Category Archives: Head

Best Of EAST #9: Routine Repeat Head CT For TBI Patients On Antithrombotic Agents

The data we use as guidance for repeat head CT in elderly patients who sustain mild TBI while taking antithrombotic therapy remains limited. There is a slowly growing consensus that the need is limited, but there is still a very wide variation in practice patterns.

The group at HCA Healthcare Nashville collected data from 24 system hospitals on this very specific cohort of patients: elderly (age > 55), head trauma with GCS 14-15, an initial head CT, and no other injuries with AIS > 2. They divided these patients into two groups based on whether they were currently taking antithrombotic (AT) therapy. Rate of delayed intracranial hemorrhage (ICH), need for neurosurgical intervention, and mortality were compared.

Here are the factoids:

  • About 3,000 patients were enrolled and only 10% had a repeat head CT
  • Of those who were rescanned, 10% of patients on meds had a new ICH vs 6% in those not taking meds (not statistically significant)
  • Extrapolating those numbers to all patients, the rate of delayed ICH would be 0.7% in patients not taking AT vs 1.0% for those who were (also not significant)
  • Mortality attributable to a head bleed occurred in only one patient who was made comfort care
  • There were no neurosurgical procedures performed in either group

The authors concluded that this specific subset of patients has a very low rate of delayed ICH, and that there are minimal clinical consequences in those that do. They do not support repeat head CT.

Bottom line: This abstract adds to the growing body of literature that shows little benefit to repeat head CT scan after a negative initial study, even if the patient is on blood thinners. Many previous studies involve only a single center and/or have smaller numbers. This one is larger because of the size of the HCA trauma system, and answers a simple set of questions on a limited subgroup of patients: elderly, mild TBI, with limited other injuries.

My back of the envelope power calculations show the authors may be a little short of the number of subjects to be able to show that the difference in the number of delayed ICH (0.7% vs 1.0%) is statistically significant. But the numbers are close enough and the p value so large (0.3) that they are probably right. This is completely offset by the absence of necessary neurosurgical interventions and the single attributable death.

Many trauma centers, including my own, have adopted a “no repeat scan” policy after a negative initial scan, even on thinners. In fact, unless the patient has some other injury that requires admission, they are discharged home with a responsible adult.

Here are my questions for the authors and presenter:

  • Did you do any type of power analysis to determine if the large number of patients included was actually large enough?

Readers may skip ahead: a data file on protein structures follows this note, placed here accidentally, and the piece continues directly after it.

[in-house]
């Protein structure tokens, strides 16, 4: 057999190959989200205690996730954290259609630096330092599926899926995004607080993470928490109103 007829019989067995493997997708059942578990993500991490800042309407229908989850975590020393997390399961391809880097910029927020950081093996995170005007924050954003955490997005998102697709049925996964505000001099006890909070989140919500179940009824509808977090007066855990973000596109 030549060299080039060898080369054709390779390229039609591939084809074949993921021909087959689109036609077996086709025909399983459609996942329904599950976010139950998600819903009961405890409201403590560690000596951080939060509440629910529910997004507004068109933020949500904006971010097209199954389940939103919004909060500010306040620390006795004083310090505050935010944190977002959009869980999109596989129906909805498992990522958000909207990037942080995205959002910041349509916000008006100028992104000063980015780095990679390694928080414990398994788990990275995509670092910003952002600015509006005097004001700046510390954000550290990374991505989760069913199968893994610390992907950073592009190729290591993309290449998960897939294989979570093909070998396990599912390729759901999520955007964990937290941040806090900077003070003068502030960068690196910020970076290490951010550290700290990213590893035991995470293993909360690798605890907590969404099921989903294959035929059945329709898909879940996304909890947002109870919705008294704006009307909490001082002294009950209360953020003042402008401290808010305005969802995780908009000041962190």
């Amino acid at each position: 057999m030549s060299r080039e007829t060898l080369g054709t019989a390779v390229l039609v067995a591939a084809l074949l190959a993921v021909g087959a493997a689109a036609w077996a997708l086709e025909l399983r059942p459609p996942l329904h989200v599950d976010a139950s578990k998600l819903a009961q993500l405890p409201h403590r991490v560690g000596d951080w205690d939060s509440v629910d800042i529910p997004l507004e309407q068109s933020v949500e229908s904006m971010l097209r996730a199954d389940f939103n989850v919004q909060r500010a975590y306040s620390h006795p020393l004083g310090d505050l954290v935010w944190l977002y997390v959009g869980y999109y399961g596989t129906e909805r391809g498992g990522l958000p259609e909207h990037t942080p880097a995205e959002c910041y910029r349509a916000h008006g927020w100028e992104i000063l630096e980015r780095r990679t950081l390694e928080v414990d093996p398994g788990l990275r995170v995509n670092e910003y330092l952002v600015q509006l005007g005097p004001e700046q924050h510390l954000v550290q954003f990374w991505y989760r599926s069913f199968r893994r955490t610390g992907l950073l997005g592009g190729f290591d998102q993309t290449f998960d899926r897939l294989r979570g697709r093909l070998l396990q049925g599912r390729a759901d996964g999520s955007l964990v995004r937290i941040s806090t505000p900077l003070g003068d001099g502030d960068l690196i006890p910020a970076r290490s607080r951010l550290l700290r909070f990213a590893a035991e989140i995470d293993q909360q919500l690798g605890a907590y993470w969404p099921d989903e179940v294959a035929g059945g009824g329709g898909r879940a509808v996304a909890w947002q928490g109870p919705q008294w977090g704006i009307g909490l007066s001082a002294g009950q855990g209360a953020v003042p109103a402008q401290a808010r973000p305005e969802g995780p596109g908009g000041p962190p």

• The term “antithrombotic therapy” is used broadly; which agents were considered in this category? Traditional warfarin therapy? Aspirin and other antiplatelet agents? DOACS?
  • Have you changed your system guidelines to reflect your work?

This is important and practical work! I’m looking forward to hearing all the details.


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The Second Head CT In Patients Taking DOACs

Direct oral anticoagulant drugs (DOACs) are here to stay. When they were first released, I was very concerned with our inability to reverse them. I feared that we would have a rash of our elders presenting with severe head bleeds that we could do nothing about.

Well, that has not materialized. In fact, it appears that the probability of serious bleeding is more likely with our old reversible workhorse drug, warfarin.

But we are still spooked by DOACs. Nearly every center that has a practice guideline for managing patients with TBI on blood thinners includes a repeat CT scan after a given time interval. This is typically 6, 12, or even 24 hours.

Given the evolving safety profile of DOACs, is this even necessary? The surgical group at the Henry Ford Wyandotte Hospital in Michigan performed a retrospective registry review for their Level III trauma center. They reviewed the data for all adult patients who had suspected or confirmed blunt head trauma (any mechanism), were taking a DOAC, and received at least one CT scan.

Here are the factoids:

  • There were 400 patients with 498 encounters (yes, 15% came back with another TBI)
  • Patients were elderly (mean age 76) and nearly evenly split by sex
  • Fall was the most common mechanism (97%)
  • The first scan was negative in 96% of patients;12% of them did not have a repeat scan
  • Of the 420 patients who had a second scan, 418 were negative (99.5%). The two with positive scans were discharged uneventfully.
  • There were no differences based on specific DOAC, presenting GCS or mechanism

Bottom line: This is a relatively small, single institution study. However, it does appear that the authors have a large population of elderly patients suffering falls. This paper suggests that, indeed, a second scan may not be necessary. This parallels data from my own hospital. But to be on the safe side, keep an eye out for bigger, multi-institutional studies to be sure.

Reference: The utility of a second head CT scan af-ter a negative initial CT scan in head trauma patients on new direct oral anticoagulants (DOACs). Injury, article in press, June 13, 2021.

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Hitting The Brakes May Increase Intracranial Pressure During The Ambulance Ride!